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American society of clinical oncology clinical practice guideline update on the use of pharmacologic interventions including tamoxifen, raloxifene, and aromatase inhibition for breast cancer risk reduction

In Journal of Clinical Oncology
By: Visvanathan K.
Contributor(s): Lippman SM | Kramer BS | Cuzick J | Brown P | Wade JL | Vogel VG | Garber J | Arun B | Hagerty K | Pritchard KI | Runowicz C | Collyar D | Ropka M | Col NF | Hurley P | Chlebowski RT | guidelines@asco.org | American Society of Clinical Oncology.
Material type: materialTypeLabelArticleSeries: Vol 27 Issues 19.Publisher: 2009Description: 3235-58.Subject(s): Breast cancer Risk Reduction | Aromatase | Raloxifene | Tamoxifen | Pharmacologic Interventions | Guidelines | American Society of Clinical Oncology | DDC classification: In: Journal of Clinical OncologySummary: PURPOSE To update the 2002 American Society of Clinical Oncology guideline on pharmacologic interventions for breast cancer (BC) risk reduction. METHODS A literature search identified relevant randomized trials published since 2002. Primary outcome of interest was BC incidence (invasive and noninvasive). Secondary outcomes included BC mortality, adverse events, and net health benefits. An expert panel reviewed the literature and developed updated consensus guidelines. Results Seventeen articles met inclusion criteria. In premenopausal women, tamoxifen for 5 years reduces the risk of BC for at least 10 years, particularly estrogen receptor (ER) -positive invasive tumors. Women < or = 50 years of age experience fewer serious side effects. Vascular and vasomotor events do not persist post-treatment across all ages. In postmenopausal women, raloxifene and tamoxifen reduce the risk of ER-positive invasive BC with equal efficacy. Raloxifene is associated with a lower risk of thromboembolic disease, benign uterine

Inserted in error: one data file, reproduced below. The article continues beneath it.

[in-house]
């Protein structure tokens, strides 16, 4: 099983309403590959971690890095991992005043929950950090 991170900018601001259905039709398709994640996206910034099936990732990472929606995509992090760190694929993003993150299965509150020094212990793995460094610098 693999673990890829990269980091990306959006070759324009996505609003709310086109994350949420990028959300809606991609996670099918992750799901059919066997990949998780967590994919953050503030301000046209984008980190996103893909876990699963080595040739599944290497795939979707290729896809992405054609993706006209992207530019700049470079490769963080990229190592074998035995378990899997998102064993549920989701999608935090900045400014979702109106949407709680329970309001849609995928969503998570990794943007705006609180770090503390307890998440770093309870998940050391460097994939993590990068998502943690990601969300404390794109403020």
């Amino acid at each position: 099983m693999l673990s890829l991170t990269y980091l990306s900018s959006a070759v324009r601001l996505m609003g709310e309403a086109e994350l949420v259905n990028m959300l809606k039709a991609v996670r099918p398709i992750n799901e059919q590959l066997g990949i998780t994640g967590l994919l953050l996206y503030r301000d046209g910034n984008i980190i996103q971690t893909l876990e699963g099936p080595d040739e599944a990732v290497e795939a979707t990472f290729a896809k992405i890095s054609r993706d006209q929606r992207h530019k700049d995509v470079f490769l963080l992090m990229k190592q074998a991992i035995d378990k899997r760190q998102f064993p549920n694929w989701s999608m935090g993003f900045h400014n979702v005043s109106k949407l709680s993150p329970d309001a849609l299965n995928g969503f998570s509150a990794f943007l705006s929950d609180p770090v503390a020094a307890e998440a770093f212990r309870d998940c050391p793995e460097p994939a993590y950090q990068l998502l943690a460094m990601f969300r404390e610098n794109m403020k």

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PURPOSE To update the 2002 American Society of Clinical Oncology guideline on pharmacologic interventions for breast cancer (BC) risk reduction. METHODS A literature search identified relevant randomized trials published since 2002. Primary outcome of interest was BC incidence (invasive and noninvasive). Secondary outcomes included BC mortality, adverse events, and net health benefits. An expert panel reviewed the literature and developed updated consensus guidelines. Results Seventeen articles met inclusion criteria. In premenopausal women, tamoxifen for 5 years reduces the risk of BC for at least 10 years, particularly estrogen receptor (ER) -positive invasive tumors. Women < or = 50 years of age experience fewer serious side effects. Vascular and vasomotor events do not persist post-treatment across all ages. In postmenopausal women, raloxifene and tamoxifen reduce the risk of ER-positive invasive BC with equal efficacy. Raloxifene is associated with a lower risk of thromboembolic disease, benign uterine

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